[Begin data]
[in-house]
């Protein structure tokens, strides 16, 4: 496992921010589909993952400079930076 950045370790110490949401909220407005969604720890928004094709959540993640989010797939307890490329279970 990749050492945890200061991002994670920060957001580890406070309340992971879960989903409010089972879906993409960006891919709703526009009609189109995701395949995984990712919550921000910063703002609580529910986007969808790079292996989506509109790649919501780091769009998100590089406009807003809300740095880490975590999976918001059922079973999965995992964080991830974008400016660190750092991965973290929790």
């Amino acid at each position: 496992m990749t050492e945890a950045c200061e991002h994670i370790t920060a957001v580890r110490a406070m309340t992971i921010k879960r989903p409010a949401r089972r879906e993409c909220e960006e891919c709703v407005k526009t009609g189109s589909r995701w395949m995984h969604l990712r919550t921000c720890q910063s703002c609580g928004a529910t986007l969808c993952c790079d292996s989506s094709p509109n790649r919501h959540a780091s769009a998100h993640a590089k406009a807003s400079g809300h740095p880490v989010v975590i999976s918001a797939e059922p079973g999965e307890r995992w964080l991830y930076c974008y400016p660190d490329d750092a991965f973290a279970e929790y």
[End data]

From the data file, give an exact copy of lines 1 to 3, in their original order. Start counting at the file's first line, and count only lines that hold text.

[in-house]
């Protein structure tokens, strides 16, 4: 496992921010589909993952400079930076 950045370790110490949401909220407005969604720890928004094709959540993640989010797939307890490329279970 990749050492945890200061991002994670920060957001580890406070309340992971879960989903409010089972879906993409960006891919709703526009009609189109995701395949995984990712919550921000910063703002609580529910986007969808790079292996989506509109790649919501780091769009998100590089406009807003809300740095880490975590999976918001059922079973999965995992964080991830974008400016660190750092991965973290929790």
């Amino acid at each position: 496992m990749t050492e945890a950045c200061e991002h994670i370790t920060a957001v580890r110490a406070m309340t992971i921010k879960r989903p409010a949401r089972r879906e993409c909220e960006e891919c709703v407005k526009t009609g189109s589909r995701w395949m995984h969604l990712r919550t921000c720890q910063s703002c609580g928004a529910t986007l969808c993952c790079d292996s989506s094709p509109n790649r919501h959540a780091s769009a998100h993640a590089k406009a807003s400079g809300h740095p880490v989010v975590i999976s918001a797939e059922p079973g999965e307890r995992w964080l991830y930076c974008y400016p660190d490329d750092a991965f973290a279970e929790y």